Leonard achieved great success as a playwright, adapter, and columnist. He provided the BBC with several teleplays of classics such as Nickolas Nickleby and Great Expectations, but found greater fame writing for the stage. The Au Pair Man was his Broadway debut, for which he won a Tony nomination in 1973, though the show was a flop running only 37 performances (its stars were Charles Durning and Julie Harris, who received one of her ten Tony nominations for her role).
He had greater success with his 1978 memory play, Da, which won the Tony as best play, and was turned into a film starring Martin Sheen and the show's undisputed star, Bernard Hughes. (I wrote about seeing the production here). He achieved yet another Tony nod for his 1980 play, A Life.
Leonard wrote a weekly newspaper column for which he became known as the Curmudgeon. He wrote of his experience working as an extra on Olivier's Henry V; the Agincort scenes were shot in Ireland. "I can find myself drowning in a French swamp. We were paid four pounds a day, but if you had a horse, it paid eight." With withering wit but a thin skin, his quips were legion. When a particularly nasty critic was hospitalized, he commented "It was probably something he wrote." Along with contemporaries Brian Friel and Thomas Murphy, he helped create the Irish Dramatic Movement of the 1960s and 70s, though he had little use for his colleagues. "An Irish Literary Movement," he once wrote, "is when two Irish playwrights are on speaking terms." His plays seemed more accessible than those of his contemporaries, and were regarded as shallow by the Irish arts world. Ireland, he once said, was "a country full of genius, but with absolutely no talent."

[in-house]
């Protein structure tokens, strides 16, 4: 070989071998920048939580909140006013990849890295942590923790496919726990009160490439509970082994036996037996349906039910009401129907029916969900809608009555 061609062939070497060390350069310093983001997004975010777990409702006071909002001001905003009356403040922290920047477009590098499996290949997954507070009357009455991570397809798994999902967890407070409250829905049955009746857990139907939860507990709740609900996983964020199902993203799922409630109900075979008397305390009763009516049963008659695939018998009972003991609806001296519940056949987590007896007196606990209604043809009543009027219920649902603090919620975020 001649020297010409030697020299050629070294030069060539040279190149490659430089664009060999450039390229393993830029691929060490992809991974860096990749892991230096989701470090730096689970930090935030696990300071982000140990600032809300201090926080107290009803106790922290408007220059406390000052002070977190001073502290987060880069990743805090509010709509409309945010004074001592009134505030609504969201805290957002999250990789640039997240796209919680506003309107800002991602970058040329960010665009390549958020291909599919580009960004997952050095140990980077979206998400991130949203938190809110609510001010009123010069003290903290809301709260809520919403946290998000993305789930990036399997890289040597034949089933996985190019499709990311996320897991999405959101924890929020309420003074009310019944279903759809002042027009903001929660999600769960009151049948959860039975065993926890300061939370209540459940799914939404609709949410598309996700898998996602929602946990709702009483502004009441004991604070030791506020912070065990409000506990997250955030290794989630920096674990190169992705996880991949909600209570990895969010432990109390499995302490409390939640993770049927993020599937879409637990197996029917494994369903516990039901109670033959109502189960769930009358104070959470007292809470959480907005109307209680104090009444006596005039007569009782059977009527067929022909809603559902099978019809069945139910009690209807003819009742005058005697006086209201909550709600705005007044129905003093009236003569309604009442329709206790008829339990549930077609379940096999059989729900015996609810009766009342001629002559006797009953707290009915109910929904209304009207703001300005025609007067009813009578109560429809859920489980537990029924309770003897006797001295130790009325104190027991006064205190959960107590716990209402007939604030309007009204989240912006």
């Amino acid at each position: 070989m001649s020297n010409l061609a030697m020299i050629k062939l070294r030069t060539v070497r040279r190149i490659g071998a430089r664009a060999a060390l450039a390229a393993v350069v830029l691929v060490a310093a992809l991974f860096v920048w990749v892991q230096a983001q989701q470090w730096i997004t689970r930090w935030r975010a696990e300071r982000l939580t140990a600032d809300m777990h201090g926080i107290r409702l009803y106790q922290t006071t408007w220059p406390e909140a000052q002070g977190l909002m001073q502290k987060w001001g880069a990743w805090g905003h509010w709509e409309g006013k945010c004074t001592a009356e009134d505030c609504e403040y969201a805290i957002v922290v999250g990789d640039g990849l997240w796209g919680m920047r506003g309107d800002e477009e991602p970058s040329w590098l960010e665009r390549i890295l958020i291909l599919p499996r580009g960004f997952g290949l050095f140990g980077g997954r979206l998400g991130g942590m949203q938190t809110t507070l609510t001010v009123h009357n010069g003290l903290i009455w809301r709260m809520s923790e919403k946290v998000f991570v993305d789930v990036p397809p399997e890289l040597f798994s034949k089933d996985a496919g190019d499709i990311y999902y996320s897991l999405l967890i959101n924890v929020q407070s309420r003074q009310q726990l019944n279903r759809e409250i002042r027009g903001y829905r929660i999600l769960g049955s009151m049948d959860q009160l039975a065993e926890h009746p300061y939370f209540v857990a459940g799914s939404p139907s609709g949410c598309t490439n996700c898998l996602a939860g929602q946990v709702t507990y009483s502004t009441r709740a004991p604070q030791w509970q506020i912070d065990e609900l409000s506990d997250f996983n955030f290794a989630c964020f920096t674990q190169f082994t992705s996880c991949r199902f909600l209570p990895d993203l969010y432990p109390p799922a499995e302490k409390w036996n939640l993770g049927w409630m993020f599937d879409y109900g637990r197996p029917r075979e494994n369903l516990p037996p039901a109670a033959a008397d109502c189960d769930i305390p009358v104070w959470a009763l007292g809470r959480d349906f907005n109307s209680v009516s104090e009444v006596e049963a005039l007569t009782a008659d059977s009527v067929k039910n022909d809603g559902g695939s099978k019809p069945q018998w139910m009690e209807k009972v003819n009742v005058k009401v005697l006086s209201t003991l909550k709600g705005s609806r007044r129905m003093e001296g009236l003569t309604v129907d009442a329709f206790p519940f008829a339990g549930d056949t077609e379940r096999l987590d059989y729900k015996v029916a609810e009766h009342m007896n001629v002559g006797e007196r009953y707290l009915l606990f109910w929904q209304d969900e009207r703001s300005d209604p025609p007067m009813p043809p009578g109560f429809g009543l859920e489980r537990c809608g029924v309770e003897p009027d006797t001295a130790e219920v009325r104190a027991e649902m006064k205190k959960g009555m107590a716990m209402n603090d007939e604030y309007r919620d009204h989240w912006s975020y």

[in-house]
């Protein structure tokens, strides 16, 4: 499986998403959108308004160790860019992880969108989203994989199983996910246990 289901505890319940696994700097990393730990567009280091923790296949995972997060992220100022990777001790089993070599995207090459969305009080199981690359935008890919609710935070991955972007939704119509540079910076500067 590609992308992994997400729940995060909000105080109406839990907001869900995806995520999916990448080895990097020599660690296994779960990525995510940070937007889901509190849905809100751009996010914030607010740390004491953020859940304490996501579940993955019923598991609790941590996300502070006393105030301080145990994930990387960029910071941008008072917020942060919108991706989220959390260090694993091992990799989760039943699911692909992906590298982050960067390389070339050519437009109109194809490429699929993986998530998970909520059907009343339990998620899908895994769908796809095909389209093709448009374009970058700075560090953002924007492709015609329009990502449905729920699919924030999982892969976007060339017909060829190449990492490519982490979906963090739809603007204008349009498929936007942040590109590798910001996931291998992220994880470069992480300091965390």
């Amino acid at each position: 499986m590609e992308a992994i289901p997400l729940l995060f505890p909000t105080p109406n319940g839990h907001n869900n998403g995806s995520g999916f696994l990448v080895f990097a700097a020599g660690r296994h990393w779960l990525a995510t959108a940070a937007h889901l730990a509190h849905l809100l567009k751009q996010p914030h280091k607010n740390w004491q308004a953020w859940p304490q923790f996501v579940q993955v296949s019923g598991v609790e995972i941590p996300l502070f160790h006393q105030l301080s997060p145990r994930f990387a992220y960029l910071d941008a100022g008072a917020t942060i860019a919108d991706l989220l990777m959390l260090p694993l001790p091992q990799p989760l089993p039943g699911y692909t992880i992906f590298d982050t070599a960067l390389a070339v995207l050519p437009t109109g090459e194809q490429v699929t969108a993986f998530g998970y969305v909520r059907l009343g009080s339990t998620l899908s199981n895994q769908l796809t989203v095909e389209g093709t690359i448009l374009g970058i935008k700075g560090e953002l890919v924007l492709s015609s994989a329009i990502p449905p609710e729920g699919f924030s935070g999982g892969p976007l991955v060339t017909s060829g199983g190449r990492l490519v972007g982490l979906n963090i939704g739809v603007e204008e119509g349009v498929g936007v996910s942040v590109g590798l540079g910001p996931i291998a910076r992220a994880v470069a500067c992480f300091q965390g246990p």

Leonard died last week at the age of 82.